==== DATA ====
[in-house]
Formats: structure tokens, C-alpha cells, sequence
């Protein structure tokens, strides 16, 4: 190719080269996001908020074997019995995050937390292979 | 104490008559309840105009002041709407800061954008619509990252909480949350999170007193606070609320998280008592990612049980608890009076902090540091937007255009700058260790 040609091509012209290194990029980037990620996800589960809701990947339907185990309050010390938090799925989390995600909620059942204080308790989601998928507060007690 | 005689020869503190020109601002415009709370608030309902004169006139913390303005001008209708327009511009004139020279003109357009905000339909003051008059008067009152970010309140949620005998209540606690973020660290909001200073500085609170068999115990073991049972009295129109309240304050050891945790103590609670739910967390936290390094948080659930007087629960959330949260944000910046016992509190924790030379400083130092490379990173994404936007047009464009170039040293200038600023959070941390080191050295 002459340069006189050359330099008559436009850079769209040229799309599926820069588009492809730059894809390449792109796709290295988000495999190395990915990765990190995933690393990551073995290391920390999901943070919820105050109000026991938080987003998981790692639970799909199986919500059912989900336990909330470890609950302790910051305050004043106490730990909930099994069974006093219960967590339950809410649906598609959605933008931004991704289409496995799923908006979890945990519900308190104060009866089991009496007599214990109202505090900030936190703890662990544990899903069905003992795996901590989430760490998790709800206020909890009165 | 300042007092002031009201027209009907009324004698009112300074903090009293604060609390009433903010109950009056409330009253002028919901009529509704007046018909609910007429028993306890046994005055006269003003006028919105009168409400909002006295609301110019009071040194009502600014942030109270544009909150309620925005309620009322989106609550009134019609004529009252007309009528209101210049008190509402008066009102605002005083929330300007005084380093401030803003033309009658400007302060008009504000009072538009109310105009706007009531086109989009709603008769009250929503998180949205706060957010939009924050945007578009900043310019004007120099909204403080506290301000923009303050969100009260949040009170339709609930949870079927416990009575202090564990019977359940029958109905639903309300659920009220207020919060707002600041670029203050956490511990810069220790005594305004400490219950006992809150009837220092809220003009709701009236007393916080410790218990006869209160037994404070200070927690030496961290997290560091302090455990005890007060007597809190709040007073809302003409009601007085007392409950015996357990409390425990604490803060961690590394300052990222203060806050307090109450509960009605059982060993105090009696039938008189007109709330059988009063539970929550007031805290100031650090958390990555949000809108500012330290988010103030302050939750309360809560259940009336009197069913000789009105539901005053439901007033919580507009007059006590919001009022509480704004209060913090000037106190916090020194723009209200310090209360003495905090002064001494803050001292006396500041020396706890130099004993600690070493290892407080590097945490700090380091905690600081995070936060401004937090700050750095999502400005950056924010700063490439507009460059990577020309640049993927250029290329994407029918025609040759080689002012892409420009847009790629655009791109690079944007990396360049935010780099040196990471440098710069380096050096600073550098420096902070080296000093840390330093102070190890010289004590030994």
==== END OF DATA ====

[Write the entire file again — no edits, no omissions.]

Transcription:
[in-house]
Formats: structure tokens, C-alpha cells, sequence
């Protein structure tokens, strides 16, 4: 190719080269996001908020074997019995995050937390292979 | 104490008559309840105009002041709407800061954008619509990252909480949350999170007193606070609320998280008592990612049980608890009076902090540091937007255009700058260790 040609091509012209290194990029980037990620996800589960809701990947339907185990309050010390938090799925989390995600909620059942204080308790989601998928507060007690 | 005689020869503190020109601002415009709370608030309902004169006139913390303005001008209708327009511009004139020279003109357009905000339909003051008059008067009152970010309140949620005998209540606690973020660290909001200073500085609170068999115990073991049972009295129109309240304050050891945790103590609670739910967390936290390094948080659930007087629960959330949260944000910046016992509190924790030379400083130092490379990173994404936007047009464009170039040293200038600023959070941390080191050295 002459340069006189050359330099008559436009850079769209040229799309599926820069588009492809730059894809390449792109796709290295988000495999190395990915990765990190995933690393990551073995290391920390999901943070919820105050109000026991938080987003998981790692639970799909199986919500059912989900336990909330470890609950302790910051305050004043106490730990909930099994069974006093219960967590339950809410649906598609959605933008931004991704289409496995799923908006979890945990519900308190104060009866089991009496007599214990109202505090900030936190703890662990544990899903069905003992795996901590989430760490998790709800206020909890009165 | 300042007092002031009201027209009907009324004698009112300074903090009293604060609390009433903010109950009056409330009253002028919901009529509704007046018909609910007429028993306890046994005055006269003003006028919105009168409400909002006295609301110019009071040194009502600014942030109270544009909150309620925005309620009322989106609550009134019609004529009252007309009528209101210049008190509402008066009102605002005083929330300007005084380093401030803003033309009658400007302060008009504000009072538009109310105009706007009531086109989009709603008769009250929503998180949205706060957010939009924050945007578009900043310019004007120099909204403080506290301000923009303050969100009260949040009170339709609930949870079927416990009575202090564990019977359940029958109905639903309300659920009220207020919060707002600041670029203050956490511990810069220790005594305004400490219950006992809150009837220092809220003009709701009236007393916080410790218990006869209160037994404070200070927690030496961290997290560091302090455990005890007060007597809190709040007073809302003409009601007085007392409950015996357990409390425990604490803060961690590394300052990222203060806050307090109450509960009605059982060993105090009696039938008189007109709330059988009063539970929550007031805290100031650090958390990555949000809108500012330290988010103030302050939750309360809560259940009336009197069913000789009105539901005053439901007033919580507009007059006590919001009022509480704004209060913090000037106190916090020194723009209200310090209360003495905090002064001494803050001292006396500041020396706890130099004993600690070493290892407080590097945490700090380091905690600081995070936060401004937090700050750095999502400005950056924010700063490439507009460059990577020309640049993927250029290329994407029918025609040759080689002012892409420009847009790629655009791109690079944007990396360049935010780099040196990471440098710069380096050096600073550098420096902070080296000093840390330093102070190890010289004590030994």